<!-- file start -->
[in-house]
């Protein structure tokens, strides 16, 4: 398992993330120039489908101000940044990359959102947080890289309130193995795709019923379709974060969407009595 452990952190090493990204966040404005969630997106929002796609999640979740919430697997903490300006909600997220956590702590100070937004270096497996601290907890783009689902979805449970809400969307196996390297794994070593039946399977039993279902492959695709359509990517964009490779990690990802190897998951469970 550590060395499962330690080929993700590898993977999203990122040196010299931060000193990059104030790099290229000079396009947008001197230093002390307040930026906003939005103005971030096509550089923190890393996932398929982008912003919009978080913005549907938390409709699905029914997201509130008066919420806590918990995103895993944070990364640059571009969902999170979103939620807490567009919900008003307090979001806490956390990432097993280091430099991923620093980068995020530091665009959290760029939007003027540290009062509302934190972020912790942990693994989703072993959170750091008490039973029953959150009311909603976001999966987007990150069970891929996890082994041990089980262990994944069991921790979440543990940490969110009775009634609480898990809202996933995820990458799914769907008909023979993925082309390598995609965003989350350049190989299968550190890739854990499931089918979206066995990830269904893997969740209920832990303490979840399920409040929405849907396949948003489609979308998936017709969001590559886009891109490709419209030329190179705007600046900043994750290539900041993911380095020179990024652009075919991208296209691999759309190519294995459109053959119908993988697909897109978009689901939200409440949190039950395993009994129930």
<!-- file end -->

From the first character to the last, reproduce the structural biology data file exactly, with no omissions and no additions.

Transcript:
[in-house]
């Protein structure tokens, strides 16, 4: 398992993330120039489908101000940044990359959102947080890289309130193995795709019923379709974060969407009595 452990952190090493990204966040404005969630997106929002796609999640979740919430697997903490300006909600997220956590702590100070937004270096497996601290907890783009689902979805449970809400969307196996390297794994070593039946399977039993279902492959695709359509990517964009490779990690990802190897998951469970 550590060395499962330690080929993700590898993977999203990122040196010299931060000193990059104030790099290229000079396009947008001197230093002390307040930026906003939005103005971030096509550089923190890393996932398929982008912003919009978080913005549907938390409709699905029914997201509130008066919420806590918990995103895993944070990364640059571009969902999170979103939620807490567009919900008003307090979001806490956390990432097993280091430099991923620093980068995020530091665009959290760029939007003027540290009062509302934190972020912790942990693994989703072993959170750091008490039973029953959150009311909603976001999966987007990150069970891929996890082994041990089980262990994944069991921790979440543990940490969110009775009634609480898990809202996933995820990458799914769907008909023979993925082309390598995609965003989350350049190989299968550190890739854990499931089918979206066995990830269904893997969740209920832990303490979840399920409040929405849907396949948003489609979308998936017709969001590559886009891109490709419209030329190179705007600046900043994750290539900041993911380095020179990024652009075919991208296209691999759309190519294995459109053959119908993988697909897109978009689901939200409440949190039950395993009994129930």